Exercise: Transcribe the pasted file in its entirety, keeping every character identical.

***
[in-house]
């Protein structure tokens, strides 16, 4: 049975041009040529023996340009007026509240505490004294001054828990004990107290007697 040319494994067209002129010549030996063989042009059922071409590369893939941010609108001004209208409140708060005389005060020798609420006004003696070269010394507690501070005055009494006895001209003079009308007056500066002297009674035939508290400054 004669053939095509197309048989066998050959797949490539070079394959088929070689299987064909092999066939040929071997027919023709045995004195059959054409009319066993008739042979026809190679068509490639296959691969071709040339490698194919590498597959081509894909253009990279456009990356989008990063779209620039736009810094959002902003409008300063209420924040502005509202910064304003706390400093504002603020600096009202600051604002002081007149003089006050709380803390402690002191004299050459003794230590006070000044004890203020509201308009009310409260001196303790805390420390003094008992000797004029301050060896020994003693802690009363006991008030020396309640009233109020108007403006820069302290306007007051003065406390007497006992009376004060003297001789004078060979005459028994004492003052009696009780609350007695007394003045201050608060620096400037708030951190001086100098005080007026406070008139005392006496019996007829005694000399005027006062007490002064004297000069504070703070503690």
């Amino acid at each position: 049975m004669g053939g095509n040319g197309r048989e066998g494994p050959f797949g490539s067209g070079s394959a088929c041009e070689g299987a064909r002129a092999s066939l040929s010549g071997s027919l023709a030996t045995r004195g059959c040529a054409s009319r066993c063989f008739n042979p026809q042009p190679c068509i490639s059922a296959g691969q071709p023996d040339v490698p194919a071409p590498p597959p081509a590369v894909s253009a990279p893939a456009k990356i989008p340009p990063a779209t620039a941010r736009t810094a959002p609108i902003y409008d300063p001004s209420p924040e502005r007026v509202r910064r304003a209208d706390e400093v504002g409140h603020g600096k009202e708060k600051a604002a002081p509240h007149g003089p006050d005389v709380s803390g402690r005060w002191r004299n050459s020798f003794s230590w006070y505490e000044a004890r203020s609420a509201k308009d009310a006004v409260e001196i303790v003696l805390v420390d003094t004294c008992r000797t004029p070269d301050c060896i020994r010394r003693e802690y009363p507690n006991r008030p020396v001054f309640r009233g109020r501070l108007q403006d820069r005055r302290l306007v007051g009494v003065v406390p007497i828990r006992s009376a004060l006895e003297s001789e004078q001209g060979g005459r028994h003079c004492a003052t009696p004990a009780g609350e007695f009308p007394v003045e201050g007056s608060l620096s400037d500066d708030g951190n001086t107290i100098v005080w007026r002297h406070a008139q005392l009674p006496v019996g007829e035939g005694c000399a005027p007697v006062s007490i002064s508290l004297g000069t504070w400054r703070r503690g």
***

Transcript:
[in-house]
């Protein structure tokens, strides 16, 4: 049975041009040529023996340009007026509240505490004294001054828990004990107290007697 040319494994067209002129010549030996063989042009059922071409590369893939941010609108001004209208409140708060005389005060020798609420006004003696070269010394507690501070005055009494006895001209003079009308007056500066002297009674035939508290400054 004669053939095509197309048989066998050959797949490539070079394959088929070689299987064909092999066939040929071997027919023709045995004195059959054409009319066993008739042979026809190679068509490639296959691969071709040339490698194919590498597959081509894909253009990279456009990356989008990063779209620039736009810094959002902003409008300063209420924040502005509202910064304003706390400093504002603020600096009202600051604002002081007149003089006050709380803390402690002191004299050459003794230590006070000044004890203020509201308009009310409260001196303790805390420390003094008992000797004029301050060896020994003693802690009363006991008030020396309640009233109020108007403006820069302290306007007051003065406390007497006992009376004060003297001789004078060979005459028994004492003052009696009780609350007695007394003045201050608060620096400037708030951190001086100098005080007026406070008139005392006496019996007829005694000399005027006062007490002064004297000069504070703070503690």
């Amino acid at each position: 049975m004669g053939g095509n040319g197309r048989e066998g494994p050959f797949g490539s067209g070079s394959a088929c041009e070689g299987a064909r002129a092999s066939l040929s010549g071997s027919l023709a030996t045995r004195g059959c040529a054409s009319r066993c063989f008739n042979p026809q042009p190679c068509i490639s059922a296959g691969q071709p023996d040339v490698p194919a071409p590498p597959p081509a590369v894909s253009a990279p893939a456009k990356i989008p340009p990063a779209t620039a941010r736009t810094a959002p609108i902003y409008d300063p001004s209420p924040e502005r007026v509202r910064r304003a209208d706390e400093v504002g409140h603020g600096k009202e708060k600051a604002a002081p509240h007149g003089p006050d005389v709380s803390g402690r005060w002191r004299n050459s020798f003794s230590w006070y505490e000044a004890r203020s609420a509201k308009d009310a006004v409260e001196i303790v003696l805390v420390d003094t004294c008992r000797t004029p070269d301050c060896i020994r010394r003693e802690y009363p507690n006991r008030p020396v001054f309640r009233g109020r501070l108007q403006d820069r005055r302290l306007v007051g009494v003065v406390p007497i828990r006992s009376a004060l006895e003297s001789e004078q001209g060979g005459r028994h003079c004492a003052t009696p004990a009780g609350e007695f009308p007394v003045e201050g007056s608060l620096s400037d500066d708030g951190n001086t107290i100098v005080w007026r002297h406070a008139q005392l009674p006496v019996g007829e035939g005694c000399a005027p007697v006062s007490i002064s508290l004297g000069t504070w400054r703070r503690g």